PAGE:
More fire alarms and more damage in hotels and restaurants

Dutch fire services received 92 thousand reports of fires in 2002. Some 3.5 thousand of these reports, 4 percent of the total, concerned fires in hotels, restaurants, caf├ęs etc. Nearly 3 thousand of these were false alarms from hotels and restaurants.

Fire reports from hotels and restaurants

Fire reports from hotels and restaurants

Substantially more false alarms

In the period 1993-2002, just over 550 fires on average were fought by fire services. The number of reported fires has doubled since 1993, mainly because of the large rise in the number of false alarms.

Eight-five percent of fires reported in hotels, restaurants, etc. in 2002 were false alarms.

Nearly all reports of fires from these establishments were reported via fire alarm systems.

Sharp drop in fires in pubs, bars and discos

There were 545 fires in establishments in the hotel and restaurant sector in 2002. Hotels and other forms of overnight accommodation experienced most fires (206), while 120 fires broke out in pubs, bars and discos. The number of fires in the latter category of establishments has dropped sharply in recent years: from about 200 a year in the period 1993-1997, to an average 115 per year in the period 1998-2002.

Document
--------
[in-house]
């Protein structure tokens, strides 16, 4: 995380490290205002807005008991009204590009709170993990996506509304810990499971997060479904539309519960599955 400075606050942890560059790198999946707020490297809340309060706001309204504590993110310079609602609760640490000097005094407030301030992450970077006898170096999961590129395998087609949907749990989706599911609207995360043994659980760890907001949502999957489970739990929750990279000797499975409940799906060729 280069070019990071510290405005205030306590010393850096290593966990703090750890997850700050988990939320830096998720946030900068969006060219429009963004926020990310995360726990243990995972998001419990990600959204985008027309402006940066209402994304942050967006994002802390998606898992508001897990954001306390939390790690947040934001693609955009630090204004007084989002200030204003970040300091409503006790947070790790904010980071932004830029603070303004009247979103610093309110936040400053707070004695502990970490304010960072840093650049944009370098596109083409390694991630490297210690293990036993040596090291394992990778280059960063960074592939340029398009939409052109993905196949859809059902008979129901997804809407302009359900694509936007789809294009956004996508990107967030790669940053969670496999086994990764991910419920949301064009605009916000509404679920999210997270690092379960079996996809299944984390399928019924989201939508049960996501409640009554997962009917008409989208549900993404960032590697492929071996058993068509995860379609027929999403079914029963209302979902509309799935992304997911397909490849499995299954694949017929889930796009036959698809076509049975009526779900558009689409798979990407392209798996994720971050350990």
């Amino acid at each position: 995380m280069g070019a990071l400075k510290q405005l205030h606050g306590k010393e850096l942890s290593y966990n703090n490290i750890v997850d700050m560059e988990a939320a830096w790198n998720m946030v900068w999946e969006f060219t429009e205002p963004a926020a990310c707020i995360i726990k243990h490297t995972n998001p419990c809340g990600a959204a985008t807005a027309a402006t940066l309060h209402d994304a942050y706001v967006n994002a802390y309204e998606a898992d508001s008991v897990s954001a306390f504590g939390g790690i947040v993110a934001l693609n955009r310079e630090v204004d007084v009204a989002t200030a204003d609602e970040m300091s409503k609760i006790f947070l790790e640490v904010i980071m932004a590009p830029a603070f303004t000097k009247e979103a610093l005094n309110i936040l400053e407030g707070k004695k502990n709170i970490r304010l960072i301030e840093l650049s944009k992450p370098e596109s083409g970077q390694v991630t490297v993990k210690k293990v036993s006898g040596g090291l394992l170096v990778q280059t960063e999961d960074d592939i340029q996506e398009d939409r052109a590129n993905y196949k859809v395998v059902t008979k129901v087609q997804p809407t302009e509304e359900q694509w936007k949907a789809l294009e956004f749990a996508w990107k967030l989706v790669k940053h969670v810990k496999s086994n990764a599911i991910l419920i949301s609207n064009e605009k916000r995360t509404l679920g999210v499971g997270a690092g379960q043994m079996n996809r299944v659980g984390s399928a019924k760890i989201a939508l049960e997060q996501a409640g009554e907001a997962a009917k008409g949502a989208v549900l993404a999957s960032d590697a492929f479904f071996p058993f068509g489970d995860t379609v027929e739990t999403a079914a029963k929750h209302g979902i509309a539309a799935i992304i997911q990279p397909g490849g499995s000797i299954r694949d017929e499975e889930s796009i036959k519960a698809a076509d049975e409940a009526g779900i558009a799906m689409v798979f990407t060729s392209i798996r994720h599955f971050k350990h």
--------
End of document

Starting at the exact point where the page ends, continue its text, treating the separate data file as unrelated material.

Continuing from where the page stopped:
Fires and fire damage in hotels, restaurants etc.

Strong rise in amount of damage

Direct financial damage caused by fires in hotels and restaurants in 2001 en 2002 was high compared with previous years. In the period 1993-2000 the damage amounted to an average 21 million euro per year. In 2001 it was 69 million euro and in 2002 43 million euro.

The relatively large amounts of damage in 2001 and 2002 were caused by a number of fires in large complexes. In spite of this, the amount of damage in the hotel and restaurant sector accounts for only 5 percent of total damage caused by indoor fires in the Netherlands.

Longer call-out time

The call-out time for fires both in the hotel and restaurant sector and in other sectors is increasing. The reason for this is a longer time between the moment the report is received and the departure of the fire engine from the fire station, while the journey time remains the same. In four out of ten fires in hotels and restaurants the call-out time was eight minutes or more. The call-out time for fires in hotels and restaurants is shorter than for other fires.

Fire in hotels, restaurants etc. by cause, 2002

Fire in hotels, restaurants etc. by cause, 2002

Faulty appliances

An average three out of ten fires in hotels and restaurants in 2002 were caused by faulty appliances or wrong use of appliances. The percentage of fires in hotels and restaurants caused by smoking (7 percent) was twice as high as the percentage of all indoor fires together caused by smoking.

Wim Vissers

Source: StatLine